A-235 PL-19 Nudol
TypeAnti-ballistic missile
Anti-satellite missile
Place of origin Russia
Production history
DesignerAlmaz-Antey

System A-235 PL-19 Nudol (Russian: Система А-235 / ПЛ-19-181М / Нудоль) is a Russian hypersonic anti-ballistic missile and anti-satellite weapon[1][2] system in development.[3][4] It is designed to deflect a nuclear attack on Moscow and other regions within European Russia. The main developer of the system is JSC Concern VKO Almaz-Antey. The new system should replace the current one — A-135. The two main differences will be that the A-235 will use conventional warheads and it will be road-mobile.[5]

According to reports in early 2018, the system will not be equipped with nuclear warheads.[6] According to Russian sources, the system will be deployed at points surrounding Moscow by the end of 2018.[7]

The new PRS-1M (45T6)[8] is a modernized variant of the PRS-1 (53T6 Gazelle) and can use nuclear or conventional warheads. It can hit targets at ranges of 350 km and altitudes of 50 km.[9]

The long-range missiles will most likely be equipped with nuclear warheads, while the others will have kinetic energy warheads. Testing of new missiles for the A-235 Samolyot-M system began in August 2014.[5]

Design

Initially, the A-235 missile defense system was planned to have three-echelons: long-range echelon with a missile based on the A-925, the medium-range echelon was the updated 58R6 firing complex, and the short-range flight were the PRS-1M missiles (the result of the upgrade of the PRS-1 missiles).[5]

Tests

On 4 June 2019, the Russian Ministry of Defense posted a video showing the successful interception of the test target which was a test of a new anti-ballistic missile system in the form of a long-range surface to air missile. Though the nature of the air defense system which was being tested was not mentioned it has been widely speculated to have been a test of the S-500 Prometheus long-range surface to air missile system which entered early production earlier in the year. However, it also could have been the test of the A-235 anti-ballistic missile system which tests have been conducted on since 2014.[1]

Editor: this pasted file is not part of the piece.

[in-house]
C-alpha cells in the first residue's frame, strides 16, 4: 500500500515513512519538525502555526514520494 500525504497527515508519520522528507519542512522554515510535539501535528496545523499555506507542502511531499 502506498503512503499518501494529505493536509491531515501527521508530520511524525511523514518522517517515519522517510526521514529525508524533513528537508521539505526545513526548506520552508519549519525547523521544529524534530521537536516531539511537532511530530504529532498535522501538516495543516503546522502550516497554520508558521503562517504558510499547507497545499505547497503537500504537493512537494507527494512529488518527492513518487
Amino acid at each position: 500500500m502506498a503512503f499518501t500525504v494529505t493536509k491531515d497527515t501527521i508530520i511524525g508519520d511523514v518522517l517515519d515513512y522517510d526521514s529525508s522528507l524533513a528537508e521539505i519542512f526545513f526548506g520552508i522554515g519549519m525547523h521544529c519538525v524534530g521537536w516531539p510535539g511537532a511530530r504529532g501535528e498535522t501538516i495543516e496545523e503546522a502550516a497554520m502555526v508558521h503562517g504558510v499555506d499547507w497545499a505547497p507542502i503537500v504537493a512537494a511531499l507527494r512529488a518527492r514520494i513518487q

The anti-ballistic missile system was tested at Plesetsk Cosmodrome, on 15 April 2020, at the ex-launch site of the Tsyklon-2 rocket.[10]

On 15 November 2021, the missile successfully destroyed the Kosmos 1408 satellite. The breakdown of the satellite caused space debris to form, which forced the crew of ISS to shelter. The debris passed every 93 minutes.[11]

The latest test was conducted on 2 December 2022.[12]

See also

References

  1. ^ a b "S-500 or A-235? Russia Tests Advanced New Missile Defence System With Extreme Range". Military Watch. 5 June 2019. Retrieved 7 June 2019.
  2. ^ Diplomat, Ankit Panda, The. "Russia Conducts New Test of 'Nudol' Anti-Satellite System". The Diplomat. Retrieved 21 January 2019.((cite web)): CS1 maint: multiple names: authors list (link)
  3. ^ "Soviet BMD Programs". www.globalsecurity.org. Retrieved 21 January 2019.
  4. ^ Graff, Garrett M. (26 June 2018). "The New Arms Race Threatening to Explode in Space". Wired. Russia has repeatedly flight-tested a so-called direct ascent weapon, the PL-19 Nudol ballistic missile, which could strike objects in orbit, although it hasn't conducted a live attack on an orbiting satellite.
  5. ^ a b c Matveyev, Vadim; RIR, specially for (3 February 2016). "New missile defences being developed". www.rbth.com. Retrieved 21 January 2019.
  6. ^ "Москва получит новую противоракетную защиту". Известия (in Russian). 21 February 2018. Retrieved 21 February 2018.
  7. ^ "СМИ: в Москве усилят систему ПРО". Газета.Ru. Retrieved 21 February 2018.
  8. ^ "53T6 Gazelle". www.globalsecurity.org. Retrieved 21 January 2019.
  9. ^ @DFRLab (1 December 2017). "#PutinAtWar: New Russian Anti-Ballistic Missile". medium.com. Retrieved 15 March 2018.
  10. ^ Thomas Nilsen (16 April 2020). "Anti-satellite weapon tested from Plesetsk". Retrieved 25 March 2022.
  11. ^ "Russian anti-satellite missile test draws condemnation". BBC. 5 November 2021. Retrieved 5 November 2021.
  12. ^ "Russia successfully test-launches new ABM interceptor missile".